New research facilities to be created, thanks to flagship scheme – UKRI


The universities of Strathclyde, Birmingham and King’s College London will create four leading research facilities with the help of a £52 million investment from the UK Research Partnership Investment Fund (UKRPIF).

The new facilities will build on the universities’ track record of excellent research capability.

UKRPIF is a flagship scheme managed by UK Research and Innovation.

Infrastructure projects

The infrastructure projects funded include:

  • a life sciences lab that will transform the development, manufacture and supply of medicines
  • two railway centres of excellence that will lead to a more efficient and productive railway
  • a mental health facility for young people that will make a transformative leap forward in research in this field

The projects have all leveraged double-match funding to the tune of £113 million from industry partners, charitable organisations, and philanthropic donors.

These include:

  • GSK
  • Cancer Research UK
  • AstraZeneca
  • Pfizer
  • Siemens
  • Bill and Melinda Gates Foundation

World-leading research and impact

Professor Dame Jessica Corner, Executive Chair at Research England, said:

I am really excited to be able to make these latest awards to three exciting and innovative infrastructure projects in locations across the UK.

This is the seventh round of the hugely successful UK Research Partnership Investment Fund, which has provided over £900 million of Government investment and leveraged over £2 billion of co-investment through the scheme since 2012.

The breadth of these state-of-the-art capital investments, ranging from developing transformative mental health strategies for children and young people to creating innovative railway technologies and revolutionising how medicines are manufactured, highlights the variety of world-leading research and impact enabled by UKRPIF.

We believe the strategic partnerships between these universities, domestic and global companies, charities, and philanthropic organisations will enable the universities and their partners to develop ambitious solutions to some of today’s biggest research challenges.

Revolutionising medicines

CMAC Data Lab, a world-leading centre for medicines manufacturing research, skills, technology and translation, led by the University of Strathclyde, will revolutionise the way medicines are designed, developed, manufactured and regulated.

For decades, pharmaceutical firms have manufactured their products in batches.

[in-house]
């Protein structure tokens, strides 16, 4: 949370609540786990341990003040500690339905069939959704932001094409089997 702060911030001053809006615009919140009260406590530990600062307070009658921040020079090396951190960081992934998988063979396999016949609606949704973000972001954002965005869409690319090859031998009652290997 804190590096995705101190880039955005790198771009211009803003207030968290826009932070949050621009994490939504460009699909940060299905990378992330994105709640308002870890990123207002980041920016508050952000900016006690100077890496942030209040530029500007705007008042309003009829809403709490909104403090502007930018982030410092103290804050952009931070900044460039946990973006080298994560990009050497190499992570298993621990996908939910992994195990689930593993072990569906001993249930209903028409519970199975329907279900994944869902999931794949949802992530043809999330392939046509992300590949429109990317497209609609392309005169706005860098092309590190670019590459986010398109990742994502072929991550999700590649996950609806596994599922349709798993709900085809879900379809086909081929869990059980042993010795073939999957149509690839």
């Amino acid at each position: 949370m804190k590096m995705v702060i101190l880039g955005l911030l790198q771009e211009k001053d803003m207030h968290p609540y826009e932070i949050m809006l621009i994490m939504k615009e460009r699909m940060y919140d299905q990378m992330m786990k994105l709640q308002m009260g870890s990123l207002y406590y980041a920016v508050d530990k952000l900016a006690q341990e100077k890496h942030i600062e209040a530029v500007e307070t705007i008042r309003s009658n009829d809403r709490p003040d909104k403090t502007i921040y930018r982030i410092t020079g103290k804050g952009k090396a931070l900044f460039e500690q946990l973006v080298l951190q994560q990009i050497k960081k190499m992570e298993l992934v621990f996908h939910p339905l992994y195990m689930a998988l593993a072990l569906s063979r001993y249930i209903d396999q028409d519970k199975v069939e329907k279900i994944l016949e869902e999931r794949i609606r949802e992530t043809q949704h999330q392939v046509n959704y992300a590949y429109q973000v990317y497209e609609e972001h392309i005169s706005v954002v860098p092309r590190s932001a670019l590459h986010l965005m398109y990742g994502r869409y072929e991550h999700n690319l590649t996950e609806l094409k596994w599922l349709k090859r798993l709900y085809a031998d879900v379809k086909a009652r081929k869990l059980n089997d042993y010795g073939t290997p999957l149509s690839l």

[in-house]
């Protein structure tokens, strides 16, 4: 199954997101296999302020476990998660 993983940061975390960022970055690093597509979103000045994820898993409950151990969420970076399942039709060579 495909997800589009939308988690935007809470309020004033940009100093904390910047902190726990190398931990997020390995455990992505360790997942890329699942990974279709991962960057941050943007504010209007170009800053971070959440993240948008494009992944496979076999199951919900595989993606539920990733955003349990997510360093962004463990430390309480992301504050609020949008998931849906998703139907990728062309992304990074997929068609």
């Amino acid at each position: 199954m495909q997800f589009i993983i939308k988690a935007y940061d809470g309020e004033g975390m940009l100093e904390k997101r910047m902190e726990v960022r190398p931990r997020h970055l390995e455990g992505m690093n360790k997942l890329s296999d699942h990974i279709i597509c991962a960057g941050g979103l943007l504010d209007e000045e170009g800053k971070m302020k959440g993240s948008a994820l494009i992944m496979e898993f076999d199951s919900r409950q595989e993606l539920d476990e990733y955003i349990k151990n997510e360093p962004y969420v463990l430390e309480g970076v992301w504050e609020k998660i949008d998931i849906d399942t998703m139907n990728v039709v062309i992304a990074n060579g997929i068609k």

It’s a tried and tested method to produce drugs, but it can be slow and inefficient.

Continuous manufacturing technologies

To streamline production, manufacturers have begun to apply continuous manufacturing technologies to the pharmaceutical production process.

Continuous production removes built-in production gaps and can shorten manufacturing times from months to days.

CMAC Data Lab will enhance productivity, accelerate development and scale-up for new patient-centric products, and develop more sustainable and resilient processes, as well as create a unique environment to train the future workforce.

And it’ll do this by making use of artificial intelligence, robotics and the internet of things.

Efficient and productive railways

The Centre of Excellence for Railway Testing, Validation and Customer Experience in South Wales and The Centre of Excellence for Railway Through-Life Engineering in Goole will support a more efficient and productive railway.

The University of Birmingham will lead the creation of these centres.

The centres will help the UK’s rail industry develop the capability to create and deploy new innovations while developing clusters of industry activity.

The activities will support significant reductions in whole-lifecycle costs, supporting a more efficient and productive railway.

Transformative mental health research

The Pears Maudsley Centre for Children and Young People, led by King’s, aims to make a transformative leap forward in research in childhood mental health.

Mental health disorders affect one in six children and young people and represent one of society’s most pressing challenges.

With three-quarters of adult mental health disorders starting in childhood, the effects of this problem reach into all aspects of society: individual wellbeing, families, communities, and economic productivity.

UKRPIF funding will help King’s develop a major upgrade in research capabilities, by providing cutting-edge clinical research equipment alongside a dedicated research collaboration hub, facilitating collaboration with all sectors across the UK.

UKRPIF funding

The University of Strathclyde has been awarded £11 million, the University of Birmingham £30 million, and King’s £11 million from tranche one of round seven of the UKRPIF.

The projects started in June 2023 and funding will run until March 2025.

A further £48 million of UKRPIF funding is due to be allocated from tranche two of round seven within the next year.

Top image:  Credit: onurdongel, E+ via Getty Images

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